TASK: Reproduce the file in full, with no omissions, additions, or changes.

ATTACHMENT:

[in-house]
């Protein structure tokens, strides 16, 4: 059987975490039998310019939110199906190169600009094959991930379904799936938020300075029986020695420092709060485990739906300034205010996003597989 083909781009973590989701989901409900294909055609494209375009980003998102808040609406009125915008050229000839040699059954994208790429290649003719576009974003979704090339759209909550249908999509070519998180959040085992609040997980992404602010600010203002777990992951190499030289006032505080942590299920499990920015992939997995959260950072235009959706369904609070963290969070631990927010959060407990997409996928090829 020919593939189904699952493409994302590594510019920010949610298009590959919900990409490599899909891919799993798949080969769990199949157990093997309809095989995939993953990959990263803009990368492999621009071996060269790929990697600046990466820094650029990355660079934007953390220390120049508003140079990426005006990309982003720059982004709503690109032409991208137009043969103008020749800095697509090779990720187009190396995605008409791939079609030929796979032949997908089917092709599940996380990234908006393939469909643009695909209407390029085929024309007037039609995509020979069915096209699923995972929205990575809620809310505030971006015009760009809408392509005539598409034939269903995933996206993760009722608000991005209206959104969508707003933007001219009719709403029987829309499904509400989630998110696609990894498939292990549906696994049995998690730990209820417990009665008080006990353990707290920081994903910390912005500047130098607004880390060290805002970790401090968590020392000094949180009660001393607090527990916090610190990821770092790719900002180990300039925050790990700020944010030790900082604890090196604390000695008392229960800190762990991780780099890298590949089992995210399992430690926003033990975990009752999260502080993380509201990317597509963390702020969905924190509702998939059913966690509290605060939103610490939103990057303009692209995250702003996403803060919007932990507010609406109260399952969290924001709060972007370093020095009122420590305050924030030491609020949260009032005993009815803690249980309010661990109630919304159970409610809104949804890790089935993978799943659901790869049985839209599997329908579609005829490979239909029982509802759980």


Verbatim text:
[in-house]
């Protein structure tokens, strides 16, 4: 059987975490039998310019939110199906190169600009094959991930379904799936938020300075029986020695420092709060485990739906300034205010996003597989 083909781009973590989701989901409900294909055609494209375009980003998102808040609406009125915008050229000839040699059954994208790429290649003719576009974003979704090339759209909550249908999509070519998180959040085992609040997980992404602010600010203002777990992951190499030289006032505080942590299920499990920015992939997995959260950072235009959706369904609070963290969070631990927010959060407990997409996928090829 020919593939189904699952493409994302590594510019920010949610298009590959919900990409490599899909891919799993798949080969769990199949157990093997309809095989995939993953990959990263803009990368492999621009071996060269790929990697600046990466820094650029990355660079934007953390220390120049508003140079990426005006990309982003720059982004709503690109032409991208137009043969103008020749800095697509090779990720187009190396995605008409791939079609030929796979032949997908089917092709599940996380990234908006393939469909643009695909209407390029085929024309007037039609995509020979069915096209699923995972929205990575809620809310505030971006015009760009809408392509005539598409034939269903995933996206993760009722608000991005209206959104969508707003933007001219009719709403029987829309499904509400989630998110696609990894498939292990549906696994049995998690730990209820417990009665008080006990353990707290920081994903910390912005500047130098607004880390060290805002970790401090968590020392000094949180009660001393607090527990916090610190990821770092790719900002180990300039925050790990700020944010030790900082604890090196604390000695008392229960800190762990991780780099890298590949089992995210399992430690926003033990975990009752999260502080993380509201990317597509963390702020969905924190509702998939059913966690509290605060939103610490939103990057303009692209995250702003996403803060919007932990507010609406109260399952969290924001709060972007370093020095009122420590305050924030030491609020949260009032005993009815803690249980309010661990109630919304159970409610809104949804890790089935993978799943659901790869049985839209599997329908579609005829490979239909029982509802759980």